By Humaira

Legumes are an easy and inexpensive source of fiber and many other nutrients. I am a great fan of garbanzo beans, also known as chickpeas. I usually use dry garbanzo beans which I soak over night and prepare in a pressure cooker. They are delicious. Unfortunately, I do find myself using canned beans more often than I care to admit. The garbanzo beans we see in American supermarkets are cream colored, round and are identified as the "Kabuli-type", they are thought to originate from Afghanistan. The "desi-type" is much smaller and irregular in shape and "Bombay-type" is dark in color.

Afghan Culture Unveiled

Afghan Culture Unveiled

When I think back to my childhood, whether it was in Afghanistan, India, Germany or the United States, garbanzo beans were an ever present staple in our meals. Many of my favorite Afghan dishes have garbanzo beans - aush, shorwa, shohla, shor nakhod, mawshawa and nakhod e tund.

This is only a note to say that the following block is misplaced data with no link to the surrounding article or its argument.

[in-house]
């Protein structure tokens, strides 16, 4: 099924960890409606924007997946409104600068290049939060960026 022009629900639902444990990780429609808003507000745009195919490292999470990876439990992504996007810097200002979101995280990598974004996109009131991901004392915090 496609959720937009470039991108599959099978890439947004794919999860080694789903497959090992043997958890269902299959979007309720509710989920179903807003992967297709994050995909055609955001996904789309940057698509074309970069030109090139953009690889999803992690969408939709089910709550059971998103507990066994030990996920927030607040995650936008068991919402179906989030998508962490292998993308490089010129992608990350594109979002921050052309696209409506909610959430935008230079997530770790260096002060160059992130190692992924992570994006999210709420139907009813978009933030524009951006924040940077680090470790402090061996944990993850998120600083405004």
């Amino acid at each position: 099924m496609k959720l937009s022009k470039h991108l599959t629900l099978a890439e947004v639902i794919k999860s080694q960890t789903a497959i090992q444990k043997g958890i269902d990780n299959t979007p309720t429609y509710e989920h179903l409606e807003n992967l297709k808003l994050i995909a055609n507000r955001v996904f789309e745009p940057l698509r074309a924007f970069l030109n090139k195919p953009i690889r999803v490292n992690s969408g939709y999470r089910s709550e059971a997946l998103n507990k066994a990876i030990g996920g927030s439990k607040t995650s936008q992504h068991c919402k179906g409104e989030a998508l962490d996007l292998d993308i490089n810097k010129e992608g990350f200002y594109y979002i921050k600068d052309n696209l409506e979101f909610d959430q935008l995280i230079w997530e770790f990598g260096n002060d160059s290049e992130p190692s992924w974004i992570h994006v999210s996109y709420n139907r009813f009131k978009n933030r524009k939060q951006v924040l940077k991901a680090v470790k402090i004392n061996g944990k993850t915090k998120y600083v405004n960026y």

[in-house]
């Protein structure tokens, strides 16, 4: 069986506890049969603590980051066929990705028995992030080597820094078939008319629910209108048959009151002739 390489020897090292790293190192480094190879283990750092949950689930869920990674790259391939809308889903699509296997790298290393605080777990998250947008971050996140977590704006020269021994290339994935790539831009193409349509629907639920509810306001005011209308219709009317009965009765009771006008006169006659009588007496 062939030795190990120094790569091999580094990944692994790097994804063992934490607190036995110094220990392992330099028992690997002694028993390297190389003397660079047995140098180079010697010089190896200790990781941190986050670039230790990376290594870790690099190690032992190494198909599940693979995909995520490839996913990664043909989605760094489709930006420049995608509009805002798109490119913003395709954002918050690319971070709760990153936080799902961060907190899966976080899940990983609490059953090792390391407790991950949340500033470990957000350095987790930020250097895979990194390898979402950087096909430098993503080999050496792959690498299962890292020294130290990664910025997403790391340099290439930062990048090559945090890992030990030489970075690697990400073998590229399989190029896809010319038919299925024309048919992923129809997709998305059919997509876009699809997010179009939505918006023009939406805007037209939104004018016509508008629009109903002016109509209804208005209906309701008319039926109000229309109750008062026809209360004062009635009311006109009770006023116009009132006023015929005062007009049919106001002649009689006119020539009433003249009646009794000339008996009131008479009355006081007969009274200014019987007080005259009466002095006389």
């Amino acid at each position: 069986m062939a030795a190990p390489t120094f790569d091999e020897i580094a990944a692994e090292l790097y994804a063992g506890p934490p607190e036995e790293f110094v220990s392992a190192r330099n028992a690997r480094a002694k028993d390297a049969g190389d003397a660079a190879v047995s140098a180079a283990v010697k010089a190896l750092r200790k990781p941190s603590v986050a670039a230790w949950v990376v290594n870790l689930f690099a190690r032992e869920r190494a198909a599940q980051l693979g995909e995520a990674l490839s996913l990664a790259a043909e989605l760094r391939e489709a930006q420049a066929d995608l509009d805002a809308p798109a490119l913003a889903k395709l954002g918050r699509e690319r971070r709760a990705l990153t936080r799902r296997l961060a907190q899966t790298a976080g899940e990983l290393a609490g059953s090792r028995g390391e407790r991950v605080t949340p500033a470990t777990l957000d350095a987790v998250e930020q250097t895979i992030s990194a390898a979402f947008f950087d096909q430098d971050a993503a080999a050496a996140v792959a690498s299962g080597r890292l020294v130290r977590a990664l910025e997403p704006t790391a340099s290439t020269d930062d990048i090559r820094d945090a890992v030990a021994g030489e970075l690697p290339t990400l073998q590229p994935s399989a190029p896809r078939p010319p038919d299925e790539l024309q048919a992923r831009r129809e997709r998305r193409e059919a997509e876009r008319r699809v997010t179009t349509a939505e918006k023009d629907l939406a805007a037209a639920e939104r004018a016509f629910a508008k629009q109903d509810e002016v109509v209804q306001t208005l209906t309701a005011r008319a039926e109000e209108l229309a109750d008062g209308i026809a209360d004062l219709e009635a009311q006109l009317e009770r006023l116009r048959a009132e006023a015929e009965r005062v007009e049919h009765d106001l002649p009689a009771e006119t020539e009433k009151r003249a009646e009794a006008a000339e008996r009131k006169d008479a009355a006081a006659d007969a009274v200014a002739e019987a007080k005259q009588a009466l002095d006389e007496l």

I was inspired to make this recipe when I received a large batch of leeks and butter lettuce in my weekly delivery of organic vegetables. If you are not a big leek user, here is an article about cleaning and chopping leeks. Enjoy this hearty salad.

Afghan Culture Unveiled

Afghan Culture Unveiled

Warm Garbanzo Bean Salad

Salat e Nakhod

Warm Garbanzo Beans on Butter Lettuce

Salata e Nakhod


2 tablespoons olive

2 leeks, chopped

3 garlic, slivered

15 oz can garbanzo beans, drained and rinsed

1 1/2 teaspoon paprika

2 teaspoons salt

1 teaspoon black, freshly ground

1 head butter lettuce, washed, chopped and dried

2 tablespoons lemon juice

Heat olive oil in a heavy bottom frying pan on medium-high. Add leeks and garlic, saute until leeks are wilted, around 2 minutes. Add garbanzo beans, paprika, salt, and black pepper. Stir until all ingredients are mixed well and saute for 5-8 minutes until the the leeks are light brown and all moisture in the pan has evaporated.

Remove pan from heat and let it sit, 3-4 minutes. In the meantime, add lettuce to a large salad bowl, top with garbanzo beans and lemon juice. Toss. Add salt or pepper to your taste.

You may substitute spinach, arugula, kale or roasted broccoli.

Serves 6

Afghan Culture Unveiled

Afghan Culture Unveiled

Source : afghancultureunveiled[dot]com